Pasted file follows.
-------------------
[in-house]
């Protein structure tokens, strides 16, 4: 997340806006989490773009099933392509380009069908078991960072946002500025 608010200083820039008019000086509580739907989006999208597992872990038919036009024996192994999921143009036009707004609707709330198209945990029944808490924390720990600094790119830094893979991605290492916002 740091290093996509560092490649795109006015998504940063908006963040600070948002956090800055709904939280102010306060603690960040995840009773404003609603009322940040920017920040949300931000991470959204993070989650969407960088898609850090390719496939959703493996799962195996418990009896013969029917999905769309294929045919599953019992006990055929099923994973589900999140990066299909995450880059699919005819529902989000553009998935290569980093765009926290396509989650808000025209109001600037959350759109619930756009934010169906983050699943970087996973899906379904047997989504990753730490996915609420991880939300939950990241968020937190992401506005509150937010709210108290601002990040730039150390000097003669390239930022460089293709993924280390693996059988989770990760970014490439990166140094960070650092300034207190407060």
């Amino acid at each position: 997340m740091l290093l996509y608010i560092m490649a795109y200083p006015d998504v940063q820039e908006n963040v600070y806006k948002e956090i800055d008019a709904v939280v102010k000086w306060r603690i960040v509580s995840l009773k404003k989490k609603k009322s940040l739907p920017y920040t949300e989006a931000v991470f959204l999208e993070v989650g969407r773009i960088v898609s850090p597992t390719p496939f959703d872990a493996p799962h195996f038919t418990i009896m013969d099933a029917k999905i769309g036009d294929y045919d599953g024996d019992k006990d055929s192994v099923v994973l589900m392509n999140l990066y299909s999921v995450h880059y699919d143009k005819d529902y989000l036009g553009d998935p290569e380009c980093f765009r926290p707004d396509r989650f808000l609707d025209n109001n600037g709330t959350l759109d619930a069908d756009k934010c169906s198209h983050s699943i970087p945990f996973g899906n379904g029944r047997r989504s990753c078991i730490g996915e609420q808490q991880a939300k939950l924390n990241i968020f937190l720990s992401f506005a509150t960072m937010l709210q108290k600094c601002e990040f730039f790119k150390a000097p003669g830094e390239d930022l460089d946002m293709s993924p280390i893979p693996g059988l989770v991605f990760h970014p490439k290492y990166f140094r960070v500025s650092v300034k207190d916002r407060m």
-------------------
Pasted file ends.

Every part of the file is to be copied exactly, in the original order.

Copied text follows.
[in-house]
């Protein structure tokens, strides 16, 4: 997340806006989490773009099933392509380009069908078991960072946002500025 608010200083820039008019000086509580739907989006999208597992872990038919036009024996192994999921143009036009707004609707709330198209945990029944808490924390720990600094790119830094893979991605290492916002 740091290093996509560092490649795109006015998504940063908006963040600070948002956090800055709904939280102010306060603690960040995840009773404003609603009322940040920017920040949300931000991470959204993070989650969407960088898609850090390719496939959703493996799962195996418990009896013969029917999905769309294929045919599953019992006990055929099923994973589900999140990066299909995450880059699919005819529902989000553009998935290569980093765009926290396509989650808000025209109001600037959350759109619930756009934010169906983050699943970087996973899906379904047997989504990753730490996915609420991880939300939950990241968020937190992401506005509150937010709210108290601002990040730039150390000097003669390239930022460089293709993924280390693996059988989770990760970014490439990166140094960070650092300034207190407060």
């Amino acid at each position: 997340m740091l290093l996509y608010i560092m490649a795109y200083p006015d998504v940063q820039e908006n963040v600070y806006k948002e956090i800055d008019a709904v939280v102010k000086w306060r603690i960040v509580s995840l009773k404003k989490k609603k009322s940040l739907p920017y920040t949300e989006a931000v991470f959204l999208e993070v989650g969407r773009i960088v898609s850090p597992t390719p496939f959703d872990a493996p799962h195996f038919t418990i009896m013969d099933a029917k999905i769309g036009d294929y045919d599953g024996d019992k006990d055929s192994v099923v994973l589900m392509n999140l990066y299909s999921v995450h880059y699919d143009k005819d529902y989000l036009g553009d998935p290569e380009c980093f765009r926290p707004d396509r989650f808000l609707d025209n109001n600037g709330t959350l759109d619930a069908d756009k934010c169906s198209h983050s699943i970087p945990f996973g899906n379904g029944r047997r989504s990753c078991i730490g996915e609420q808490q991880a939300k939950l924390n990241i968020f937190l720990s992401f506005a509150t960072m937010l709210q108290k600094c601002e990040f730039f790119k150390a000097p003669g830094e390239d930022l460089d946002m293709s993924p280390i893979p693996g059988l989770v991605f990760h970014p490439k290492y990166f140094r960070v500025s650092v300034k207190d916002r407060m």